The allure of a beach painting has inspired artists for centuries, beckoning them to capture the mesmerising dance of waves, the warmth of sunlight on sand, and the ever-changing coastal landscapes. From serene sunsets to lively beach scenes, beach paintings have carved a niche in the art world.

  1. “Starry Night Over the Rhône” by Vincent van Gogh
Starry Night Over the Rhône by Vincent van Gogh.

While not exclusively a beach painting, “Starry Night Over the Rhône” by Vincent van Gogh evokes the ethereal beauty of the night sky reflected on water. Van Gogh, known for his distinctive swirling brushstrokes, painted this masterpiece along the banks of the Rhône River in Arles, France. The twinkling stars and rippling water create an enchanting atmosphere, transporting the viewer to the edge of the riverbank. While not a traditional beach scene, this painting captures the magical quality of coastal nights, where the celestial and earthly elements converge.

  1. “Bathing at Asnières” by Georges Seurat
beach painting
Bathers at Asnières by Georges Seurat.

Georges Seurat, a pioneer of pointillism, painted “Bathing at Asnières” in 1884, showcasing a sunny day along the Seine River in Asnières-sur-Seine, a suburb of Paris. The painting depicts a leisurely scene of bathers along the riverbank, basking in the warm sunlight. Seurat’s meticulous dots of colour create a luminous effect, emphasising the vibrant, sunlit atmosphere. While not a traditional beach, the riverbank setting and the leisurely ambiance make it a captivating precursor to the beach scenes that would later become popular in art.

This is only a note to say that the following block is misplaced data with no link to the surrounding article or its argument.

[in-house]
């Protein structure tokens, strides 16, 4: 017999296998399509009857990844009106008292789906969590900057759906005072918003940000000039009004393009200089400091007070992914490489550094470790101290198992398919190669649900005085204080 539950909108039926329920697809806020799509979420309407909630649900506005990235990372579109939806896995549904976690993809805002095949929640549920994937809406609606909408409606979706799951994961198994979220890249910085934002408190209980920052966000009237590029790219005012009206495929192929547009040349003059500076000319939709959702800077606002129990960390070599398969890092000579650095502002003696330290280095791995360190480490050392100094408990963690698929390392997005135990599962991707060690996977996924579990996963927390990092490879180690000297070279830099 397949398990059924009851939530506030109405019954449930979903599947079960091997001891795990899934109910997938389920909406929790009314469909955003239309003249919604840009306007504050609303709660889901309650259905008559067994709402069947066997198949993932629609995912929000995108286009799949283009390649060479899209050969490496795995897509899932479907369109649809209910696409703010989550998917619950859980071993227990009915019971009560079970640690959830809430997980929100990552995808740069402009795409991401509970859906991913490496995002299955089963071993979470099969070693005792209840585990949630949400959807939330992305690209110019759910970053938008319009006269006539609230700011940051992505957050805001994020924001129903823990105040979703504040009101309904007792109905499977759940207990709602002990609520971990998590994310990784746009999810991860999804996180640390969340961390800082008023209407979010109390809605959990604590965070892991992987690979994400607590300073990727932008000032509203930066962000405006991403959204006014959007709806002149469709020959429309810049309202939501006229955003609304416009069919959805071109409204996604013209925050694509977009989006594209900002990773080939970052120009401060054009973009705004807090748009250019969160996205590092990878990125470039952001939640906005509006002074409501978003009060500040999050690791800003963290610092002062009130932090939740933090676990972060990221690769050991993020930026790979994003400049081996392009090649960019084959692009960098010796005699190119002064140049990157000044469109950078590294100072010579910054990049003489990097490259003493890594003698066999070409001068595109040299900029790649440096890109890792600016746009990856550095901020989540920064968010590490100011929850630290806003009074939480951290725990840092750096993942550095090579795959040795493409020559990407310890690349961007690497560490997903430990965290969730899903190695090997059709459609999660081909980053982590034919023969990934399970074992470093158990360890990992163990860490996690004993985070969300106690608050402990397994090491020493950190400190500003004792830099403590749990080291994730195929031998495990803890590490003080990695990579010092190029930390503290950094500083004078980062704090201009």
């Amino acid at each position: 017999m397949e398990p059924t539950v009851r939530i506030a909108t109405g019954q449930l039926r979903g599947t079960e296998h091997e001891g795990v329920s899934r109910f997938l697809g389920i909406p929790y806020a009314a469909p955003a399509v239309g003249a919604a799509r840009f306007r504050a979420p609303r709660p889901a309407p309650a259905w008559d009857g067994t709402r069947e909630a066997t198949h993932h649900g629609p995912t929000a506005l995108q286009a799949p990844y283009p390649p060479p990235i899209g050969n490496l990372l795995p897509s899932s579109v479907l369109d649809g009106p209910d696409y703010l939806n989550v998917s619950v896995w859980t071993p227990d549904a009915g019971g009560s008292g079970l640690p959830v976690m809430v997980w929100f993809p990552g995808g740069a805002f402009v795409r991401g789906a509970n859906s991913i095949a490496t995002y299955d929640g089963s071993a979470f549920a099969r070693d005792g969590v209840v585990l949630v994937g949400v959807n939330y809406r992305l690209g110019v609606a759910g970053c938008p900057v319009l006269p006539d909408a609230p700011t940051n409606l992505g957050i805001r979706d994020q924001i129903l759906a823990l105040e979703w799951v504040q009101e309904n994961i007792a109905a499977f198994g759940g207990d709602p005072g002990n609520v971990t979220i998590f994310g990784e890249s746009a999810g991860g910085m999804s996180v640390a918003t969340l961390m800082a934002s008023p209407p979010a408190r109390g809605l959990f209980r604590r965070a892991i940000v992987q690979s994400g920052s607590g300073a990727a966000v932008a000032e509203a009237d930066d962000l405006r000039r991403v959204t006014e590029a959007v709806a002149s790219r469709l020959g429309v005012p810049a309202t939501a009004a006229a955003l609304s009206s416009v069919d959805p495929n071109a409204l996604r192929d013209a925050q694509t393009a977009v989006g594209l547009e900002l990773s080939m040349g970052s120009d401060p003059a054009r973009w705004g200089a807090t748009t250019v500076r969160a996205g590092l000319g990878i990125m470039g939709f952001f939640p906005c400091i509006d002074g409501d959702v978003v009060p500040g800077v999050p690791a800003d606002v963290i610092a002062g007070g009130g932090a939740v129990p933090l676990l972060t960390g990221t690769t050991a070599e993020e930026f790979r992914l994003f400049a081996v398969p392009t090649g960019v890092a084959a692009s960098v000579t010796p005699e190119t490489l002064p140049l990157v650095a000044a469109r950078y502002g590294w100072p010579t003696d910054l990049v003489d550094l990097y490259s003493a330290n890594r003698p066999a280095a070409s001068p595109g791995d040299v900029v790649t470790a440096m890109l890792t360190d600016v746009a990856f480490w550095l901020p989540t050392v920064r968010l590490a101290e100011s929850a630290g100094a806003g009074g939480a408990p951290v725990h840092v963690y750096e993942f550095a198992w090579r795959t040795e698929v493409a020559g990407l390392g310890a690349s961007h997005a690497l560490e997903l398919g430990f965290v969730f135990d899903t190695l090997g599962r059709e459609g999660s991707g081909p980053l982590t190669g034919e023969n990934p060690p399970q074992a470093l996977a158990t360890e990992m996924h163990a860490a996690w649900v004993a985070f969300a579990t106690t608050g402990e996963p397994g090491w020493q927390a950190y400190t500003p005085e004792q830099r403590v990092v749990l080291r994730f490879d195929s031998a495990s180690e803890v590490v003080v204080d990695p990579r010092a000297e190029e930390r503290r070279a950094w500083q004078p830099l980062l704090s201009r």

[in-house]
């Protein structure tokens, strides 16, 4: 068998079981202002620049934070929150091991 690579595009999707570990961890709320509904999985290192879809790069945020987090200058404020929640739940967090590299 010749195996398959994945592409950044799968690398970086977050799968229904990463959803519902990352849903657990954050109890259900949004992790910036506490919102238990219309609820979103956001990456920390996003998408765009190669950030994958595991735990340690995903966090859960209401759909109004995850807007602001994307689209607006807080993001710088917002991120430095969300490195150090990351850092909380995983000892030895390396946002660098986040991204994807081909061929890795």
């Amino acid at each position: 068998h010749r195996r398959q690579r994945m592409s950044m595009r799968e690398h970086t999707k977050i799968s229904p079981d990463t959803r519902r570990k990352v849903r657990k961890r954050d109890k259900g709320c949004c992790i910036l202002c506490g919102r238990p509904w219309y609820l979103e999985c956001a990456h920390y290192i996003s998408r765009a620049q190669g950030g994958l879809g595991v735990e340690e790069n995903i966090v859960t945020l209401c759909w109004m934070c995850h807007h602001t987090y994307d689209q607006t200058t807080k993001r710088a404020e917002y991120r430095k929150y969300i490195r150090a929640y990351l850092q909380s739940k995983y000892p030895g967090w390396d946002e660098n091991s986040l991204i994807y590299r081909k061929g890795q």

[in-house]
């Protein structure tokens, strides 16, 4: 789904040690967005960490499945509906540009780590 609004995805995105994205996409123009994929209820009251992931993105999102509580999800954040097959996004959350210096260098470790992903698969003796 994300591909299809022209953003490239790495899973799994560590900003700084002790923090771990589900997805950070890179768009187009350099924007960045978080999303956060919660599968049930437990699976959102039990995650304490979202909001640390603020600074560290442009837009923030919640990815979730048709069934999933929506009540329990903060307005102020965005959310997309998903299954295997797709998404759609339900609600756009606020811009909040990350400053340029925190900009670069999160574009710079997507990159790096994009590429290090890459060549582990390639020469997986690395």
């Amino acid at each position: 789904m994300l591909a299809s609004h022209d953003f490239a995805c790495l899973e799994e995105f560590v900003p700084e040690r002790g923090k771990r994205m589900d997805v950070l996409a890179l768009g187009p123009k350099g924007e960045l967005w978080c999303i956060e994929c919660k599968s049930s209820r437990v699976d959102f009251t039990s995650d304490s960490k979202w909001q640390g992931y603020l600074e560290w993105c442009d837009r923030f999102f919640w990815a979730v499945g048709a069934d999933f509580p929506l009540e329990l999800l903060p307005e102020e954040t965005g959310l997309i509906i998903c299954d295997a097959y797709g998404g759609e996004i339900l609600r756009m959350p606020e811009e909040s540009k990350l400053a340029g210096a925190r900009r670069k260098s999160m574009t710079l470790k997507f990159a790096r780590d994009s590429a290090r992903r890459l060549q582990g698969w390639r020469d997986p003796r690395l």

1. “Prout’s Neck, Breaking Wave” by Winslow Homer
Prout’s Neck, Breaking Wave by Winslow Homer.

Winslow Homer, a master of marine art, crafted “The Wave” in 1887, illustrating the raw power and beauty of the sea. This beach painting captures the moment just before a crashing wave consumes a rocky shore. Homer’s expert rendering of light and movement adds a dynamic quality to the scene, making viewers feel the spray of the ocean and the force of the tide. “The Wave” is a testament to Homer’s ability to convey the sheer force of nature through the canvas.

  1. “The Great Wave” by Hokusai
beach painting
The Great Wave by Hokusai.

The Great Wave is a masterpiece by Katsushika Hokusai, it stands as an iconic representation of Japanese ukiyo-e art from the Edo period. Unlike other paintings on our list, this painting doesn’t fit within the “beach” or “coastal” themes. But, it is arguably one of the most famous paintings of the sea in all its glory! Dominating the composition is a colossal wave with its white-capped crest, threateningly arching over the distant Mount Fuji. The way Hokusai captured the power and movement of the wave is mind-blowing. Hokusai got the new colour of Prussian blue from the west, and in return presented a radical new idea – that foreground and background could be dramatically juxtaposed with out any need to fill in the dull middle distance

  1. Bikes on the Beach by John Dyer
Bikes on the Beach, Old Grimsby, Tresco by John Dyer